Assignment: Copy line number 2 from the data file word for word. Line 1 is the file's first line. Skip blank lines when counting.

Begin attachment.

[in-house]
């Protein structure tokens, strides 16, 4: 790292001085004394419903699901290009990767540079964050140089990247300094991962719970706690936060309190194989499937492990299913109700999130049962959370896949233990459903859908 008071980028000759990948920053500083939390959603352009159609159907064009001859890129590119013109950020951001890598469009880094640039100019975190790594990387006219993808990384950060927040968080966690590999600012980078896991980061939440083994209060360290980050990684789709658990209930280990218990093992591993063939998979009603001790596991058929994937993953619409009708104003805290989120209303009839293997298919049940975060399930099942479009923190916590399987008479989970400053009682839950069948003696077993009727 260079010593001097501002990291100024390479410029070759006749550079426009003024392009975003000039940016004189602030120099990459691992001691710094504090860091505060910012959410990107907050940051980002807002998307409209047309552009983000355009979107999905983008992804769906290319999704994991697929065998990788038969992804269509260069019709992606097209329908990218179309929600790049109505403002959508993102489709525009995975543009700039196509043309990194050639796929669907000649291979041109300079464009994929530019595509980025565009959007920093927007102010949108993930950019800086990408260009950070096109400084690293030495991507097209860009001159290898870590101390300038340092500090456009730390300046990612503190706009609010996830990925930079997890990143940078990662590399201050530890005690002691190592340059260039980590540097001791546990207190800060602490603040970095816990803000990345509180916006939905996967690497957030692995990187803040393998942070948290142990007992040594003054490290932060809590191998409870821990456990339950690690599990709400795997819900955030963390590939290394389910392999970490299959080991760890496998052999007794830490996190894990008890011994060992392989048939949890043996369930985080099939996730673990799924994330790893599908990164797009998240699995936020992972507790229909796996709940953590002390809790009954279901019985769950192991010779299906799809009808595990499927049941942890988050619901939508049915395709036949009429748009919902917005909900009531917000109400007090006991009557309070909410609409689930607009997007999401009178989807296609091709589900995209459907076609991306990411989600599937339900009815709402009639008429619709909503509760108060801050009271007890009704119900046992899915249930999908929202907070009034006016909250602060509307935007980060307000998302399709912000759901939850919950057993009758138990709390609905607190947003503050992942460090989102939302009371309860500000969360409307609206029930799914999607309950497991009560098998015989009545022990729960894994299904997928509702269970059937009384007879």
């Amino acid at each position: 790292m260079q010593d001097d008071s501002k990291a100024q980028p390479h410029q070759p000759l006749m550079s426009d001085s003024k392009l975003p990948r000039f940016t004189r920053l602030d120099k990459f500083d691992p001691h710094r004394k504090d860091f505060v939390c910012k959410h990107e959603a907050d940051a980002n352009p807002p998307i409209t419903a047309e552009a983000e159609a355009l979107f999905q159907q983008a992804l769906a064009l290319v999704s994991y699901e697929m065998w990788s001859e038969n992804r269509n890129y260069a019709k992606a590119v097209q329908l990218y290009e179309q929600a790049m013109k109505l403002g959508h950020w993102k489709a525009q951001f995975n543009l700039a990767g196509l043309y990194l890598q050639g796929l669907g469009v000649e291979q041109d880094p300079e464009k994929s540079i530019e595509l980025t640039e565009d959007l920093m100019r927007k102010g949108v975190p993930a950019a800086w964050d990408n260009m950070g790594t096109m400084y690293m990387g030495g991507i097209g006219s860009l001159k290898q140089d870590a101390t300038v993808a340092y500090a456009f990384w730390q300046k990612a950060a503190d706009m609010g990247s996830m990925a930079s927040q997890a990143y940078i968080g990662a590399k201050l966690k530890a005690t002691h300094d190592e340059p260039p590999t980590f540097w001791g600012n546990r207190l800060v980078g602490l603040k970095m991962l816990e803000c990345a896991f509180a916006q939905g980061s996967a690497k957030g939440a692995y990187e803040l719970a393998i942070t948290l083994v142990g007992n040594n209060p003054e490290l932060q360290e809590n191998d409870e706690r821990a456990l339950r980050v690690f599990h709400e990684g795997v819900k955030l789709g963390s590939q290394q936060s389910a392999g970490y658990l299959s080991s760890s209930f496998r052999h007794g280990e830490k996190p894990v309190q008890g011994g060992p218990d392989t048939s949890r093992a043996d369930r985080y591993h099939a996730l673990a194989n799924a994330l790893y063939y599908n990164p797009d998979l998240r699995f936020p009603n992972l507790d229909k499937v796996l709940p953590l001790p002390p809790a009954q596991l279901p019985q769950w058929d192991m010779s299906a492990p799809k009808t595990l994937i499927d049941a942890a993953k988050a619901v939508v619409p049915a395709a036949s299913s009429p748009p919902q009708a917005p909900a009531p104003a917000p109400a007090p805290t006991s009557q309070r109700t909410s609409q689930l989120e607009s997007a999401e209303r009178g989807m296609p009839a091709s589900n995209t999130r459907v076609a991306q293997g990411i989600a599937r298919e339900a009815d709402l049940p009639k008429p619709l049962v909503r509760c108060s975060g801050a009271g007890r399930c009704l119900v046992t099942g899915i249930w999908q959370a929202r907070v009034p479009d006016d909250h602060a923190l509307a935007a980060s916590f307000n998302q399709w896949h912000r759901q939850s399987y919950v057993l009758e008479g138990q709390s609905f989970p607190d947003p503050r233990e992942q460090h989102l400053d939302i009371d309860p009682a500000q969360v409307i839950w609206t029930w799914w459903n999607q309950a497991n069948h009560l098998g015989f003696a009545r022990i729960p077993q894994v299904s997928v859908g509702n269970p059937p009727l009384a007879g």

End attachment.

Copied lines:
């Protein structure tokens, strides 16, 4: 790292001085004394419903699901290009990767540079964050140089990247300094991962719970706690936060309190194989499937492990299913109700999130049962959370896949233990459903859908 008071980028000759990948920053500083939390959603352009159609159907064009001859890129590119013109950020951001890598469009880094640039100019975190790594990387006219993808990384950060927040968080966690590999600012980078896991980061939440083994209060360290980050990684789709658990209930280990218990093992591993063939998979009603001790596991058929994937993953619409009708104003805290989120209303009839293997298919049940975060399930099942479009923190916590399987008479989970400053009682839950069948003696077993009727 260079010593001097501002990291100024390479410029070759006749550079426009003024392009975003000039940016004189602030120099990459691992001691710094504090860091505060910012959410990107907050940051980002807002998307409209047309552009983000355009979107999905983008992804769906290319999704994991697929065998990788038969992804269509260069019709992606097209329908990218179309929600790049109505403002959508993102489709525009995975543009700039196509043309990194050639796929669907000649291979041109300079464009994929530019595509980025565009959007920093927007102010949108993930950019800086990408260009950070096109400084690293030495991507097209860009001159290898870590101390300038340092500090456009730390300046990612503190706009609010996830990925930079997890990143940078990662590399201050530890005690002691190592340059260039980590540097001791546990207190800060602490603040970095816990803000990345509180916006939905996967690497957030692995990187803040393998942070948290142990007992040594003054490290932060809590191998409870821990456990339950690690599990709400795997819900955030963390590939290394389910392999970490299959080991760890496998052999007794830490996190894990008890011994060992392989048939949890043996369930985080099939996730673990799924994330790893599908990164797009998240699995936020992972507790229909796996709940953590002390809790009954279901019985769950192991010779299906799809009808595990499927049941942890988050619901939508049915395709036949009429748009919902917005909900009531917000109400007090006991009557309070909410609409689930607009997007999401009178989807296609091709589900995209459907076609991306990411989600599937339900009815709402009639008429619709909503509760108060801050009271007890009704119900046992899915249930999908929202907070009034006016909250602060509307935007980060307000998302399709912000759901939850919950057993009758138990709390609905607190947003503050992942460090989102939302009371309860500000969360409307609206029930799914999607309950497991009560098998015989009545022990729960894994299904997928509702269970059937009384007879």